Permutations and directions of Integers

  • #1
Given this permutations {1,2....,n}, prove that the directions of 1 and 2 never change.

Proof: When generating permutations, one starts with everything having a left facing arrow. In order to determine what is mobile, the arrow must be pointing towards a smaller integer. 1 points to nothing so it is no mobile. 2 is mobile, however once it moves to the left it is no longer mobile. The remainder of the integers in {1,2,...,n} are mobile. Therefore, 1 and 2 will always point to the left since all the other integers are larger than those two.
 

Answers and Replies

  • #2
Dick
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I don't see any arrows here. I don't know what your problem or description means. Can you explain using a more standard mathematical notation?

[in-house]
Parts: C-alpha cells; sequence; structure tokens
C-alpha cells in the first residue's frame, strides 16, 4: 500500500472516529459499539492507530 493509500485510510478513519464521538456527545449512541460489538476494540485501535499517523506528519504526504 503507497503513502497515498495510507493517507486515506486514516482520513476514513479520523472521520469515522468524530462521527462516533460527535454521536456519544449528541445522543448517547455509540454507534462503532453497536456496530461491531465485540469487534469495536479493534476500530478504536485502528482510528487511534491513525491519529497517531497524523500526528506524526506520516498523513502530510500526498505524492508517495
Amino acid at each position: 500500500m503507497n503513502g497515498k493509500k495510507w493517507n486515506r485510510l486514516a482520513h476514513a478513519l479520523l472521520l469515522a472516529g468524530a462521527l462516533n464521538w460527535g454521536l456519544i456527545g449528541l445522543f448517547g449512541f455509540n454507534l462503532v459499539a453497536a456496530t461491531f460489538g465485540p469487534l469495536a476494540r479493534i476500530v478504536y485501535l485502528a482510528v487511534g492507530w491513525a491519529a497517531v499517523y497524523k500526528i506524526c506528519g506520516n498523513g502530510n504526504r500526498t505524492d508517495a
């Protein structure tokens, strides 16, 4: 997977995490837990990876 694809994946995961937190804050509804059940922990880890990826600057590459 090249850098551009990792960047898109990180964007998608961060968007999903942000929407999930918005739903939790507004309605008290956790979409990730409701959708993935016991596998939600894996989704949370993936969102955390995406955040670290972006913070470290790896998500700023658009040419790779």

• #3
I don't know how to put arrows above the numbers.
 
  • #4
Dick
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That's ok. I wouldn't understand what it meant anyway. What does the problem mean? How is {1,2,3,...,n} a permutation? Do you mean the cycle (1,2,3,...,n)? Your notation and adjectives like 'mobile' and 'direction' are pretty obscure for me.
 
  • #5
Basically you want to track how integers move in a permutation. I'm not sure how to explain it more than that. And I need to prove that 1 and 2 will always have a left facing direction.
 

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